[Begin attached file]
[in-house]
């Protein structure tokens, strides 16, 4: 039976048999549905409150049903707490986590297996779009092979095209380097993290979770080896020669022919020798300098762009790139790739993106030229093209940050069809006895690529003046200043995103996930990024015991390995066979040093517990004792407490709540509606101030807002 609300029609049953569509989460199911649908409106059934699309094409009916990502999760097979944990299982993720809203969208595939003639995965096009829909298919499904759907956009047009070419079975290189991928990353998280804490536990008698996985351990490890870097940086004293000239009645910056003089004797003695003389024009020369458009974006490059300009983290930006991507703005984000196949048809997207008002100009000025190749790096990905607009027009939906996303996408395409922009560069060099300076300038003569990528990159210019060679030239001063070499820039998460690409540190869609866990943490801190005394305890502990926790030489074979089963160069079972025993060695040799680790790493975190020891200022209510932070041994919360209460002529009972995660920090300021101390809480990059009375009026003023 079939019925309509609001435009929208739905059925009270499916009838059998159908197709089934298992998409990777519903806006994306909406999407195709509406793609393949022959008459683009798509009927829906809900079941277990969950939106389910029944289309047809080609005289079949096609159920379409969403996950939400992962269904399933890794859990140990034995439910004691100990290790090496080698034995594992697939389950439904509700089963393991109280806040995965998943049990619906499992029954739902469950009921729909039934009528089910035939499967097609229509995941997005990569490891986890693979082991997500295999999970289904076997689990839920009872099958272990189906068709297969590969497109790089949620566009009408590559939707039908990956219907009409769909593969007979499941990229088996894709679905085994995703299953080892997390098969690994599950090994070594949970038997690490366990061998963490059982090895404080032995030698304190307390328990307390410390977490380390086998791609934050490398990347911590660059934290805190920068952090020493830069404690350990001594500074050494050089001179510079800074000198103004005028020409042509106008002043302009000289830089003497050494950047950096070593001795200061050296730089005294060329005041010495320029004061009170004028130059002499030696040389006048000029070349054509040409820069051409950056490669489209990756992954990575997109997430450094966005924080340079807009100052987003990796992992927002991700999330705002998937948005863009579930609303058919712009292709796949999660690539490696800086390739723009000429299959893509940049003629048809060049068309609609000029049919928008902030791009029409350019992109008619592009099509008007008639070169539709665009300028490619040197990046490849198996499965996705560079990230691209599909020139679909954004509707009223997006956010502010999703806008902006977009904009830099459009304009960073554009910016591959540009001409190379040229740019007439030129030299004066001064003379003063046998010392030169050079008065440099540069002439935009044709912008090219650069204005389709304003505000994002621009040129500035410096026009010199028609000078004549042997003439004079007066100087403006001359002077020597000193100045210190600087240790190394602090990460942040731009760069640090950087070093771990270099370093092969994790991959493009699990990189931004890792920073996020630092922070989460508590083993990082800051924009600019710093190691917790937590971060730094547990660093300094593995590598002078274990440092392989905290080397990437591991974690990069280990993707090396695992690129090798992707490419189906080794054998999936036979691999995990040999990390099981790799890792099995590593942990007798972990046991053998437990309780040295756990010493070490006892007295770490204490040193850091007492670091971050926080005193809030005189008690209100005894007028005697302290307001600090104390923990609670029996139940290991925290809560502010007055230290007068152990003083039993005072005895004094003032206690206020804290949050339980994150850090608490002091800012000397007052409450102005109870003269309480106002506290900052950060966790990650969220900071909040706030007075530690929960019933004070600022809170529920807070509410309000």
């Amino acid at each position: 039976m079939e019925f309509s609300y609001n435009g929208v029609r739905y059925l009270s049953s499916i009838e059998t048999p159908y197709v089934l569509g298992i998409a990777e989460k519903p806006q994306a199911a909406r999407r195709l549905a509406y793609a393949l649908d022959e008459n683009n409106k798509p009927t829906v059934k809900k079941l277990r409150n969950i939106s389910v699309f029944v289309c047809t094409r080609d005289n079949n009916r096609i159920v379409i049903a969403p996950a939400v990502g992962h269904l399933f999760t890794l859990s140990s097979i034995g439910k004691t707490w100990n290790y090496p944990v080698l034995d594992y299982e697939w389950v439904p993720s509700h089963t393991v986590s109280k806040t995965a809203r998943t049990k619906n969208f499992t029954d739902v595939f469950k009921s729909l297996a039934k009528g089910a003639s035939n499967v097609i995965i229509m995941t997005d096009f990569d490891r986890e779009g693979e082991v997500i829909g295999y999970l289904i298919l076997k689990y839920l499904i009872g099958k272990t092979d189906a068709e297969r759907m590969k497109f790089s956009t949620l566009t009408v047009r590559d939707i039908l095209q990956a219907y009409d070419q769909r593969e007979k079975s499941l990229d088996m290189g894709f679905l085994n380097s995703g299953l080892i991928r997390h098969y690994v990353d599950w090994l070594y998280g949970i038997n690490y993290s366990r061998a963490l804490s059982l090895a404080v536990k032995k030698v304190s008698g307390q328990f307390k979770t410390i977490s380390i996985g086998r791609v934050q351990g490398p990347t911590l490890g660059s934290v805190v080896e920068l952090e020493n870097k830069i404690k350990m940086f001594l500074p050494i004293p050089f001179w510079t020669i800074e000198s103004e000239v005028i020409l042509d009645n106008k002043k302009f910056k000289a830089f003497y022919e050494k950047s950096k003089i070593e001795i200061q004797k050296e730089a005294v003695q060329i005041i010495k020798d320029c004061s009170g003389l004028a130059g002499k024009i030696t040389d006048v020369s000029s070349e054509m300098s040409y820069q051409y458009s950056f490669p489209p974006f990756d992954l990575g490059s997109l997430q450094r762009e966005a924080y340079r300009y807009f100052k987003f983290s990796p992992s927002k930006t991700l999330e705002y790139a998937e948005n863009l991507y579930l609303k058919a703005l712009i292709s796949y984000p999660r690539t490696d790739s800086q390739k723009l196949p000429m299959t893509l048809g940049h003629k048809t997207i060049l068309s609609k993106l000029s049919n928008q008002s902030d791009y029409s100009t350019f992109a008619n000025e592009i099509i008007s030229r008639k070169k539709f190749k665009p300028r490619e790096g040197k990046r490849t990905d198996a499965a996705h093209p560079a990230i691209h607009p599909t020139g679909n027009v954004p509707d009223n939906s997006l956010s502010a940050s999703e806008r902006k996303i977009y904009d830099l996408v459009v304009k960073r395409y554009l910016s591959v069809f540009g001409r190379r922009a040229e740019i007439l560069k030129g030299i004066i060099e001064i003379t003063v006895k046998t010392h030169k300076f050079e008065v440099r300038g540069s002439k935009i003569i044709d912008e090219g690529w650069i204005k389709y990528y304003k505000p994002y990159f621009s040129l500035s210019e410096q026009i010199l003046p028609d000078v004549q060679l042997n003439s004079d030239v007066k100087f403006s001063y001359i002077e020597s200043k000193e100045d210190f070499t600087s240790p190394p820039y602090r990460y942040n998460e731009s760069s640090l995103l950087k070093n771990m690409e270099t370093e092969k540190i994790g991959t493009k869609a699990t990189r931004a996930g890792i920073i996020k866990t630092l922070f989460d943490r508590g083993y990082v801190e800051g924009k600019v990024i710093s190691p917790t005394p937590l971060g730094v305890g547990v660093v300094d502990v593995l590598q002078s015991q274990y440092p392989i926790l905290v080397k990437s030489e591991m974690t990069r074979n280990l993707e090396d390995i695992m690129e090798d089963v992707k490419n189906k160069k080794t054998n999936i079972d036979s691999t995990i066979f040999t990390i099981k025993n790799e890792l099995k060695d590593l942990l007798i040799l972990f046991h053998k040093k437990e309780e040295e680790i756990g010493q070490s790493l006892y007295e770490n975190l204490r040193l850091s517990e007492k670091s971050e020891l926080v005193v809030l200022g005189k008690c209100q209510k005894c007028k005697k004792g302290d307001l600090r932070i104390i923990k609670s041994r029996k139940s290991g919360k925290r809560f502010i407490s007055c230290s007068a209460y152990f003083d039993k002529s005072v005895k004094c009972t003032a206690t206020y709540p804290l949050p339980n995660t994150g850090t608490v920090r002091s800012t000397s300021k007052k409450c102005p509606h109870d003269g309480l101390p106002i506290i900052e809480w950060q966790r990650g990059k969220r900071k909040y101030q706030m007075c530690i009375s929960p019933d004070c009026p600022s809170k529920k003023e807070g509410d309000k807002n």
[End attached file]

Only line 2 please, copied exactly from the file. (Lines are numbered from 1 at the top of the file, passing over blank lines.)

């Protein structure tokens, strides 16, 4: 039976048999549905409150049903707490986590297996779009092979095209380097993290979770080896020669022919020798300098762009790139790739993106030229093209940050069809006895690529003046200043995103996930990024015991390995066979040093517990004792407490709540509606101030807002 609300029609049953569509989460199911649908409106059934699309094409009916990502999760097979944990299982993720809203969208595939003639995965096009829909298919499904759907956009047009070419079975290189991928990353998280804490536990008698996985351990490890870097940086004293000239009645910056003089004797003695003389024009020369458009974006490059300009983290930006991507703005984000196949048809997207008002100009000025190749790096990905607009027009939906996303996408395409922009560069060099300076300038003569990528990159210019060679030239001063070499820039998460690409540190869609866990943490801190005394305890502990926790030489074979089963160069079972025993060695040799680790790493975190020891200022209510932070041994919360209460002529009972995660920090300021101390809480990059009375009026003023 079939019925309509609001435009929208739905059925009270499916009838059998159908197709089934298992998409990777519903806006994306909406999407195709509406793609393949022959008459683009798509009927829906809900079941277990969950939106389910029944289309047809080609005289079949096609159920379409969403996950939400992962269904399933890794859990140990034995439910004691100990290790090496080698034995594992697939389950439904509700089963393991109280806040995965998943049990619906499992029954739902469950009921729909039934009528089910035939499967097609229509995941997005990569490891986890693979082991997500295999999970289904076997689990839920009872099958272990189906068709297969590969497109790089949620566009009408590559939707039908990956219907009409769909593969007979499941990229088996894709679905085994995703299953080892997390098969690994599950090994070594949970038997690490366990061998963490059982090895404080032995030698304190307390328990307390410390977490380390086998791609934050490398990347911590660059934290805190920068952090020493830069404690350990001594500074050494050089001179510079800074000198103004005028020409042509106008002043302009000289830089003497050494950047950096070593001795200061050296730089005294060329005041010495320029004061009170004028130059002499030696040389006048000029070349054509040409820069051409950056490669489209990756992954990575997109997430450094966005924080340079807009100052987003990796992992927002991700999330705002998937948005863009579930609303058919712009292709796949999660690539490696800086390739723009000429299959893509940049003629048809060049068309609609000029049919928008902030791009029409350019992109008619592009099509008007008639070169539709665009300028490619040197990046490849198996499965996705560079990230691209599909020139679909954004509707009223997006956010502010999703806008902006977009904009830099459009304009960073554009910016591959540009001409190379040229740019007439030129030299004066001064003379003063046998010392030169050079008065440099540069002439935009044709912008090219650069204005389709304003505000994002621009040129500035410096026009010199028609000078004549042997003439004079007066100087403006001359002077020597000193100045210190600087240790190394602090990460942040731009760069640090950087070093771990270099370093092969994790991959493009699990990189931004890792920073996020630092922070989460508590083993990082800051924009600019710093190691917790937590971060730094547990660093300094593995590598002078274990440092392989905290080397990437591991974690990069280990993707090396695992690129090798992707490419189906080794054998999936036979691999995990040999990390099981790799890792099995590593942990007798972990046991053998437990309780040295756990010493070490006892007295770490204490040193850091007492670091971050926080005193809030005189008690209100005894007028005697302290307001600090104390923990609670029996139940290991925290809560502010007055230290007068152990003083039993005072005895004094003032206690206020804290949050339980994150850090608490002091800012000397007052409450102005109870003269309480106002506290900052950060966790990650969220900071909040706030007075530690929960019933004070600022809170529920807070509410309000």